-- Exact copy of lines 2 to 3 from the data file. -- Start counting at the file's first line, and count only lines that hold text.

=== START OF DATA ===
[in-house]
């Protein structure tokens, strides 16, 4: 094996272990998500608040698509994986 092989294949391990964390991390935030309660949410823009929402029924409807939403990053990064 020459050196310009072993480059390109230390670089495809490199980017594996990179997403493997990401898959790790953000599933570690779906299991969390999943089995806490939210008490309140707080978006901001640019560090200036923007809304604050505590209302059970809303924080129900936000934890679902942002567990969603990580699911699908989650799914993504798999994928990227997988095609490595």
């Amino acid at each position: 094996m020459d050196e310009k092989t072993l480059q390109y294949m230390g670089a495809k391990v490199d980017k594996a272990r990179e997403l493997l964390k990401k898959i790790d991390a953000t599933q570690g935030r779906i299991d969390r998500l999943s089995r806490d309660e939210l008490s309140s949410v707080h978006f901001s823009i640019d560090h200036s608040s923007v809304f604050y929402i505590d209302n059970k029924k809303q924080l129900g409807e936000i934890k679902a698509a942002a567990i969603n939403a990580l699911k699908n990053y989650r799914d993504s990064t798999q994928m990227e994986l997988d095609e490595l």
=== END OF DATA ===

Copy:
């Protein structure tokens, strides 16, 4: 094996272990998500608040698509994986 092989294949391990964390991390935030309660949410823009929402029924409807939403990053990064 020459050196310009072993480059390109230390670089495809490199980017594996990179997403493997990401898959790790953000599933570690779906299991969390999943089995806490939210008490309140707080978006901001640019560090200036923007809304604050505590209302059970809303924080129900936000934890679902942002567990969603990580699911699908989650799914993504798999994928990227997988095609490595």
């Amino acid at each position: 094996m020459d050196e310009k092989t072993l480059q390109y294949m230390g670089a495809k391990v490199d980017k594996a272990r990179e997403l493997l964390k990401k898959i790790d991390a953000t599933q570690g935030r779906i299991d969390r998500l999943s089995r806490d309660e939210l008490s309140s949410v707080h978006f901001s823009i640019d560090h200036s608040s923007v809304f604050y929402i505590d209302n059970k029924k809303q924080l129900g409807e936000i934890k679902a698509a942002a567990i969603n939403a990580l699911k699908n990053y989650r799914d993504s990064t798999q994928m990227e994986l997988d095609e490595l």